Review of Julian Redpath – Maiden Light


Originally published in the Mail & Guardian, 13 March 2015.

“I hope you don’t get fired for trying to make a story out of the most boring human in musical history.” Granted, things on the surface don’t paint Julian Redpath as particularly exciting – and he seems to know it. Another reclusive singer-songwriter with a day job, 29-years-old, who has just independently released his debut full-length album – of acoustic guitar-driven folk. About as vanilla as it gets, in other words. 

But from the first minute of Maiden Light, an eleven-strong suite of restrained and resonant heartsongs, something clicks. Redpath’s voice is clear and sonorous; his lyrics poetically concise; the production warm and clean. The opener, “Nightingale”, exhibits everything good about Redpath’s music: assured songwriting embellished only by passages of bright piano and cello, rich with reverb, and hinting throughout at some intimate, primal longing.

Such studied simplicity is the culmination of years of work, and the corralling the experiences of a young life spent between Mthatha, Nottingham Road, Johannesburg and a few places in between. Having recorded his parts for Maiden Light primarily on a farm in Dullstroom in 2012, Redpath has spent the interim period bringing on a host of collaborators – including virtuoso instrumentalist Guy Buttery, cellist Clare Vandeleur (who Redpath met on Facebook) and States-based musician Prism Tats – to further coax the heart out of his compositions. Even in the album’s (very) few weak moments, the nature of Redpath and Buttery’s production means that something interesting is seldom far away. Whether a sudden orchestral moment, a slash of anti-folk fuzz and sheet-metal shimmer, or a burst of poetry from Simo Majola, there are pieces for magpies in every track. 

While there are plenty flourishes to savour on a second listen, Maiden Light’s emotional context initially makes some of its songs overpoweringly sad. The album’s two great highlights both meditate on death, albeit in very different ways. “Richard Turner” – which appeared in a slightly different form on Redpath’s EP Shipwrecks in 2009 – reflects on the firebrand University of Natal philosopher and activist, who was shot through a window in his home by an unknown assassin in 1978, and died in his daughter’s arms.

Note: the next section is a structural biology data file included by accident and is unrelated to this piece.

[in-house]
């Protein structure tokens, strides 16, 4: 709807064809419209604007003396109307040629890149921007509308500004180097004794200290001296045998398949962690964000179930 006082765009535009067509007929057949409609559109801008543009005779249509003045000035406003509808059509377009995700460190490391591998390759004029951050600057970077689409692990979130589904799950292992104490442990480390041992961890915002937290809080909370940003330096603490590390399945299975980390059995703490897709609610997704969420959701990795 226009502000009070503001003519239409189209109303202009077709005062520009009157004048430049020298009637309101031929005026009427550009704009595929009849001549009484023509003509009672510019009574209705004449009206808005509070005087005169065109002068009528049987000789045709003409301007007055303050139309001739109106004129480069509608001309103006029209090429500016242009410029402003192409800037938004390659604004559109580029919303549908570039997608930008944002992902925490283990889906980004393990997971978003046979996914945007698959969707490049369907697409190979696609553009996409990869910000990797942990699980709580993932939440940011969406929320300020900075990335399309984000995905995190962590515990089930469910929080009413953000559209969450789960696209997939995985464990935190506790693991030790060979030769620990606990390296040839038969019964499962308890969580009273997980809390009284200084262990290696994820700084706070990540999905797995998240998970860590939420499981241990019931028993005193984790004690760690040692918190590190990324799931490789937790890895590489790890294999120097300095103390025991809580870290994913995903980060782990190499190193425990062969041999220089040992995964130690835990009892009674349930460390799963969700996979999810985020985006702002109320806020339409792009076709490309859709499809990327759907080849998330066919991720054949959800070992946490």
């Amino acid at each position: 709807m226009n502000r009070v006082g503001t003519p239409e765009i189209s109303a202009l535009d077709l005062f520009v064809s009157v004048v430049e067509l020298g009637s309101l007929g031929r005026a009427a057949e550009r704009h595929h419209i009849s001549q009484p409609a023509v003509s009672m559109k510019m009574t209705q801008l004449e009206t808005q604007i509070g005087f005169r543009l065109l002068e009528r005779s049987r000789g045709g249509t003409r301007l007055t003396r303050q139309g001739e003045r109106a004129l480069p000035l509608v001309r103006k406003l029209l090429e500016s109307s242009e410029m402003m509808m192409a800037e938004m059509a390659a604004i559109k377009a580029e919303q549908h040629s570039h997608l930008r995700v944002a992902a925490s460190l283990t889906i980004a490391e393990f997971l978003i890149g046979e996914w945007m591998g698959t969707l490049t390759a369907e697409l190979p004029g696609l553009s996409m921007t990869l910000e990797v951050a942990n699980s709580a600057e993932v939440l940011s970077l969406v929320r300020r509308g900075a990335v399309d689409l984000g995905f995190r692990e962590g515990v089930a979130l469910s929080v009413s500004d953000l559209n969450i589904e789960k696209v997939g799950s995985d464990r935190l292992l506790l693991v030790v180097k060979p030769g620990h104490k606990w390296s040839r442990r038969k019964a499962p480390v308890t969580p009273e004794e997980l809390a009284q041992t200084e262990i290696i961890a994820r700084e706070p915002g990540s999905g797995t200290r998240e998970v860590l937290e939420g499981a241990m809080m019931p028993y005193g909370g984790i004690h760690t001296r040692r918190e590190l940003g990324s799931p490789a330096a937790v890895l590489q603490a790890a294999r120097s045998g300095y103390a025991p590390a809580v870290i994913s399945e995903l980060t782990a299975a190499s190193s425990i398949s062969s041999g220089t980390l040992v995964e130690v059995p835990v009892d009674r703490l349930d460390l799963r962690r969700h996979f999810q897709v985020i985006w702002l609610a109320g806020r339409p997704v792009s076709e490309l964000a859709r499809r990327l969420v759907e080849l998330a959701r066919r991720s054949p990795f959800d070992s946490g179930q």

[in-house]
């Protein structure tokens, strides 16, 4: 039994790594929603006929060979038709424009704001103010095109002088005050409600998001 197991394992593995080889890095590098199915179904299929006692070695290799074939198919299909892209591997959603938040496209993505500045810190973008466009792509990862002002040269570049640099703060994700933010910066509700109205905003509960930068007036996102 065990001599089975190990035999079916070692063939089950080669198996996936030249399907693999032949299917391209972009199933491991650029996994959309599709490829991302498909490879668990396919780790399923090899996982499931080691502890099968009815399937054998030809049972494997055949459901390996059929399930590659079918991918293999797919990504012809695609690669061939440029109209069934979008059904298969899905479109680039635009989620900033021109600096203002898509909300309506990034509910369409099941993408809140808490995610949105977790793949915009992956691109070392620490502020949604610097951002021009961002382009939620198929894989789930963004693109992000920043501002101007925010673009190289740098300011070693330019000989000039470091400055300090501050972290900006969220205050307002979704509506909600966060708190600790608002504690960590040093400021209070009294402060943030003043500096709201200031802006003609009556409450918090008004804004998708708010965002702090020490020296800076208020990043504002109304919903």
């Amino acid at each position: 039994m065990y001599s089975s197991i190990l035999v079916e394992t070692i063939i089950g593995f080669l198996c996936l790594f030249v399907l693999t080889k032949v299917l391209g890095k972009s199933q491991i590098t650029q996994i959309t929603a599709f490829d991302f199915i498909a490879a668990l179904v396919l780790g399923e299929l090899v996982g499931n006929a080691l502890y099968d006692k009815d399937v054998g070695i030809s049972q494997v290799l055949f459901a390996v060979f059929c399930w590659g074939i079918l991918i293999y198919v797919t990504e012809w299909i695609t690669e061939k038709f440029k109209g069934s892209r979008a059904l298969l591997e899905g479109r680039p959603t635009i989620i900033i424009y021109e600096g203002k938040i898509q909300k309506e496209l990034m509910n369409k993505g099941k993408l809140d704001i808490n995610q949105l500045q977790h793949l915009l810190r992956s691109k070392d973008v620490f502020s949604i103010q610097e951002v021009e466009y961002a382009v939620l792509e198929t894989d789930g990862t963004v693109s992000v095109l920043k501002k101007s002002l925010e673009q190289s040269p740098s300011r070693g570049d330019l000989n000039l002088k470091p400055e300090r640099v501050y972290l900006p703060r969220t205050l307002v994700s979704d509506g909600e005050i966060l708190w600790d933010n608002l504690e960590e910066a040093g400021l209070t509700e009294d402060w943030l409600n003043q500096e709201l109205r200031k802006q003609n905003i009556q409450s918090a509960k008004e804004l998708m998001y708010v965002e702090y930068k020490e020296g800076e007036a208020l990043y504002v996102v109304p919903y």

Redpath says the track was directly inspired by an exhibition, Andries Botha’s (Dis)Appearance(s), which featured a drawing of the front of Turner’s home in the suburbs of Durban. “The song just came to me, complete, as I stood looking at the drawing,” he says.

“Immediately I went to the front desk, where I found a pen and scribbled the words down on the back of a flyer. Then I rushed home to play it.” After six years of gestation, the song comes out hypnotically unrushed, laced with gorgeous, subtle shifts in timbre, resolving brightly into its melancholy chorus: “Sometimes January / seems so cold and lonely.”

Then there’s “Ballad of a Good Man”, written in memory of Redpath’s father, its lyrics strewn with the minutae of mourning: standing around in circles with loved ones, listening for footsteps on floorboards, the counting back of moments and words shared. But as it progresses, the song’s plaintive tone shifts ever upward. Eventually, the sun breaks through the clouds, a triumphant passage of strings lifting the pall, however momentarily. It’s a moment of palpable catharsis; a bringing of colour into the gray landscape of life after loss.

Redpath calls these moments in Maiden Light “a joyous celebration of sadness”, but warns that too much shouldn’t be read into it. “I’m nervous to give too much of my stories away,” he says, “because what the album is to me is not necessarily what it could be for someone else.” 
“Songs are alive,” he adds, “and you have to be careful not to chase their meaning off.”

In any case, the final two tracks – including a ever-so-swaggering full-band instrumental – sand off any emotional roughness. And even then, Redpath resists the urge to turn a trot into a canter, exchanging counterpoint for crescendo, slow release for grandeur. 

These hallmarks distinguish Maiden Light as one of the most assured and exemplary folk albums to come out of South Africa in recent memory. An album with broad vision and influence, intimately its own, and – thankfully – not boring at all. 


Maiden Light is available at